Former San Diego saxophonist David Negrete (now residing in Japan) returned to town on May 23 at Dizzy's, combining with Southern California improvisers under the aegis of his group-concept Tribe of D for an intense night of long, modal, post-Coltrane exploration with heavy features for pianist Joshua White, bassist Rob Thorsen and drummer Dan Schnelle.
The first thing you notice about Negrete is his sound: It is luxuriant, liquid and full of tonal nuance. When he began his original "I Started Having Second Thoughts" a cappella, it was hard not to think of the iconic Lee Konitz. White’s solo opened with rhapsodic motifs, drifted to the edges of atonality and returned on a mighty swing current to bring it all home. Thorsen carved a dramatic soliloquy of raw whole notes, slurred double-stops and bold ideas for one of the most remarkable bass solos I’ve heard in a long time.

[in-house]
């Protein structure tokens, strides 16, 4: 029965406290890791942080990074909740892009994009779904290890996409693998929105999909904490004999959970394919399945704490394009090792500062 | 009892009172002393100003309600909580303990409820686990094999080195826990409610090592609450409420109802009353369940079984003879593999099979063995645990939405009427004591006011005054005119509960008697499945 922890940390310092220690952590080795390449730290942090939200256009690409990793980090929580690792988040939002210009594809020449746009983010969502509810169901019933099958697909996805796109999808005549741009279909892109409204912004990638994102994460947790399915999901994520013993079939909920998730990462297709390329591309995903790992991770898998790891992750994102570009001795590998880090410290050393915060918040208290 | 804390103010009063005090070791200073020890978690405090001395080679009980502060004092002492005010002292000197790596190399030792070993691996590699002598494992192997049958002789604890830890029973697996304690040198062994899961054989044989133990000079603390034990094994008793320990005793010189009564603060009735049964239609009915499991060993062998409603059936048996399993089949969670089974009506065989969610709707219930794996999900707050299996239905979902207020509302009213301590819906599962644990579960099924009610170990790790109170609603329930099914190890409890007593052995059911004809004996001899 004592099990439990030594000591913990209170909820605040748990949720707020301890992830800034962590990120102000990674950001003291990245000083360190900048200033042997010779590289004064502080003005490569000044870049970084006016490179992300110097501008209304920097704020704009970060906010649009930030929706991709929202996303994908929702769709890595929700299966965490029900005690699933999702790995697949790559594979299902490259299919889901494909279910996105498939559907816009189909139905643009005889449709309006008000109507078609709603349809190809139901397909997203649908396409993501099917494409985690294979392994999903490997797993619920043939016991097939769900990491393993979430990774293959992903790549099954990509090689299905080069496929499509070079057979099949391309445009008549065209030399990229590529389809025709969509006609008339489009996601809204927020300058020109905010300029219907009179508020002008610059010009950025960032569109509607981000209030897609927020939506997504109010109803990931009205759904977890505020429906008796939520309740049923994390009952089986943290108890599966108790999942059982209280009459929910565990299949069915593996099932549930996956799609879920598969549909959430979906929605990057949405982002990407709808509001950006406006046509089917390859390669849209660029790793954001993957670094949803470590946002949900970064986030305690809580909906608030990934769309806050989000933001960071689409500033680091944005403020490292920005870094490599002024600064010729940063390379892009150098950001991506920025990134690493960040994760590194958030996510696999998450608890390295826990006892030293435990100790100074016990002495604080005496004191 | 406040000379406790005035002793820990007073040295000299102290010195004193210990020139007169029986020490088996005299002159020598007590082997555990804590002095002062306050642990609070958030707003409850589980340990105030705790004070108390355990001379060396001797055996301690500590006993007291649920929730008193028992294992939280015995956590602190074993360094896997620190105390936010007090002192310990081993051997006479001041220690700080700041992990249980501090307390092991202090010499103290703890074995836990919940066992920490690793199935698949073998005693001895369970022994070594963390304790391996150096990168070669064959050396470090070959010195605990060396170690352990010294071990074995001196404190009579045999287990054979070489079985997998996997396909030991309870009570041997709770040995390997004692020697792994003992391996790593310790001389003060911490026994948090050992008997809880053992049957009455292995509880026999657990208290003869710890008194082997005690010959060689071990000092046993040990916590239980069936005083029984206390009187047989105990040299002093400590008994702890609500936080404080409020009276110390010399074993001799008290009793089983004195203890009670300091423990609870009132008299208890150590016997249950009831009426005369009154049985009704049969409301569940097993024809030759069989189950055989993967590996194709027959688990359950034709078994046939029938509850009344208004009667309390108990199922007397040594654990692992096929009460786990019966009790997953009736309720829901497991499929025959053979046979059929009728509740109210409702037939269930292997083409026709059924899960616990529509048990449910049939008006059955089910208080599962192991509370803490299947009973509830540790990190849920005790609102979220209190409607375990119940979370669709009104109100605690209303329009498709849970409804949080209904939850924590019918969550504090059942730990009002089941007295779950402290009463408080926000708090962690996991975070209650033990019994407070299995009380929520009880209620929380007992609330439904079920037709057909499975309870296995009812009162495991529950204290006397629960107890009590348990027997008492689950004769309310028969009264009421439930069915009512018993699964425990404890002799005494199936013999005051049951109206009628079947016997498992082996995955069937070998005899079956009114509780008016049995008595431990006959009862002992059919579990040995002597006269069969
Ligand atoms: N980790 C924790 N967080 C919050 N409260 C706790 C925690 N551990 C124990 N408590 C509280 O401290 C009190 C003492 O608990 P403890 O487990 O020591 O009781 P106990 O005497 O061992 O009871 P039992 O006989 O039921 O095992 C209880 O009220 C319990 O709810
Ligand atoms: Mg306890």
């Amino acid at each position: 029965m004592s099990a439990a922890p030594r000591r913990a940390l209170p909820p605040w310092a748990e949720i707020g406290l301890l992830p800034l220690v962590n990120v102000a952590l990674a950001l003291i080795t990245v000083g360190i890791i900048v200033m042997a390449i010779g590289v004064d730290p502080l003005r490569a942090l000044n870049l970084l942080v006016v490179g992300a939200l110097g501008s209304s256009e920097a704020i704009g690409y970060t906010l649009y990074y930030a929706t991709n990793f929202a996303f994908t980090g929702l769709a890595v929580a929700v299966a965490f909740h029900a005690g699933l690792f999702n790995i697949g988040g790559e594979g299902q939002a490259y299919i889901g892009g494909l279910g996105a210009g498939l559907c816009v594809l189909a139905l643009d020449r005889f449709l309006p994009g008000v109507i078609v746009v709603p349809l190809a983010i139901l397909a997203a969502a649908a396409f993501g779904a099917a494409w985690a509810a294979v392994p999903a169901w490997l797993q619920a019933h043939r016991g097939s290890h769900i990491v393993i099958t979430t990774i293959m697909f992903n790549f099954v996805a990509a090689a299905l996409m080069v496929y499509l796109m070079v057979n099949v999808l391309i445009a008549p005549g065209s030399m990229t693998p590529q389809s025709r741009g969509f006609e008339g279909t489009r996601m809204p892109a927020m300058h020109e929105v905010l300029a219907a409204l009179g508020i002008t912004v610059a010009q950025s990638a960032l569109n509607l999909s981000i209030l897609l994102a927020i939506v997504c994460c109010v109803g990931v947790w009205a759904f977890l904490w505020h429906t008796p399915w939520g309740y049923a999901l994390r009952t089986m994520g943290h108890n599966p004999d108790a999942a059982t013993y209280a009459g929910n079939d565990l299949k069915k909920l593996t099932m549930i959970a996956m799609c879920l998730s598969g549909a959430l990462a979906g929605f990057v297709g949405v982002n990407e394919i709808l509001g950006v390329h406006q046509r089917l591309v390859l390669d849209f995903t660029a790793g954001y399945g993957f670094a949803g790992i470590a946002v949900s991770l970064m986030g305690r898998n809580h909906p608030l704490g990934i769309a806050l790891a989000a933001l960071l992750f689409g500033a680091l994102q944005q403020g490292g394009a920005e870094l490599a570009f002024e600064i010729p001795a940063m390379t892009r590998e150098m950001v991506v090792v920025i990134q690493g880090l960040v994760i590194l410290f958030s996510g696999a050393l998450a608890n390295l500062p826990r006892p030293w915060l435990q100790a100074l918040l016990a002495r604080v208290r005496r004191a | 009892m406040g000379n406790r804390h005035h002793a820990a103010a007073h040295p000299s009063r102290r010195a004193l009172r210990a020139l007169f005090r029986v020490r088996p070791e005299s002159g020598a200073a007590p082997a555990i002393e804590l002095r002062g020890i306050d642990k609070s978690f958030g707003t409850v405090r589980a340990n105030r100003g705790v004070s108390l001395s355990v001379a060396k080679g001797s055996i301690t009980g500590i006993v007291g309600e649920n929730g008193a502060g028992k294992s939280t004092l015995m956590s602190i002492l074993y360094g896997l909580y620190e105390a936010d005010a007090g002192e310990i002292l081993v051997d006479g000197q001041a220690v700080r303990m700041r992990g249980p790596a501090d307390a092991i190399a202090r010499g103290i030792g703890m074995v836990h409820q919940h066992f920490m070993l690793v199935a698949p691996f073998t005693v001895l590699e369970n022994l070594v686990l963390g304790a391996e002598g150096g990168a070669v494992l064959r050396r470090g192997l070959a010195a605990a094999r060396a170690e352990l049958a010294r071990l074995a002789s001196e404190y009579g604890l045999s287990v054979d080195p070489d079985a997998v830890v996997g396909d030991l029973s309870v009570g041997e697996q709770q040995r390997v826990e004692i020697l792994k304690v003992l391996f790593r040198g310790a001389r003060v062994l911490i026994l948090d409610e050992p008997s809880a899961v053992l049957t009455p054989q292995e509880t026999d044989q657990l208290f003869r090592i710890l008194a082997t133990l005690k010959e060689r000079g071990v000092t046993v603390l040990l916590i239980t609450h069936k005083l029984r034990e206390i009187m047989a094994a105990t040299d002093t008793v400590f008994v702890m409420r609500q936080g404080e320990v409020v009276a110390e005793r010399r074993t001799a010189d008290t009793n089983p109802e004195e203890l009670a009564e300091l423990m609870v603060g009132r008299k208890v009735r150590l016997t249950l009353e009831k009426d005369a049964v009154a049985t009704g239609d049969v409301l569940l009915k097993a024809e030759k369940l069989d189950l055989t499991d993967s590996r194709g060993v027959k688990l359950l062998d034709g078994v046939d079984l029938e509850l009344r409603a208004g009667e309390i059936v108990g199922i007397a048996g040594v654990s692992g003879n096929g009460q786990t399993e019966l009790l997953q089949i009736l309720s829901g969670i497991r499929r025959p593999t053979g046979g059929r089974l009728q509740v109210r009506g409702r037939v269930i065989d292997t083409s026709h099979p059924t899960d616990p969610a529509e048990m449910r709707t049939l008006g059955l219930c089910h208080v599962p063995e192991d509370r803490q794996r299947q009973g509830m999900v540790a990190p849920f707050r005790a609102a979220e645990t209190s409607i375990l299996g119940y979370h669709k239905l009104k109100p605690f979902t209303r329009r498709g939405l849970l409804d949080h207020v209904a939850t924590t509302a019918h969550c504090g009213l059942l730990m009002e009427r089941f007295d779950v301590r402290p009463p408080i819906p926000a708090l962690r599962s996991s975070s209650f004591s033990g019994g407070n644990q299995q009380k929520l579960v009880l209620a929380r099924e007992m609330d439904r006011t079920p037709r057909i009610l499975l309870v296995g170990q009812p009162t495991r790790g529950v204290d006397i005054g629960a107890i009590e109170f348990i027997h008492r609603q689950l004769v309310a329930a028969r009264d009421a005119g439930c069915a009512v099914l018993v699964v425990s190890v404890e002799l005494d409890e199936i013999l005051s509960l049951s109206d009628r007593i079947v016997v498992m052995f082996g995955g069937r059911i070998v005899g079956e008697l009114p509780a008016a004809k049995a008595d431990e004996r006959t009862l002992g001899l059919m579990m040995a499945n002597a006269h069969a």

Schnelle rocked the house with his trademarked combination of compositional clarity, (one could hear the melody and form throughout), and precision fusillade on "You Can Show the Kids Your Fear," tying every explosion with a wicked ride cymbal beat.
The leader unfurled a honeyed brilliance on an exploratory "Bye-Bye Blackbird," honing his ideas in a raw duet with the drummer, until White grabbed the baton and took things to a higher level with daring ebullience in a densely packaged burst of melodic information.
It’s not often that musicians get away with running tunes for 20 or 30 minutes, but the Tribe of D held the attention of the audience at Dizzy’s with a ritual and hypnotic force.
Robert Bush is a freelance jazz writer who has been exploring the San Diego improvised music scene for more than 30 years.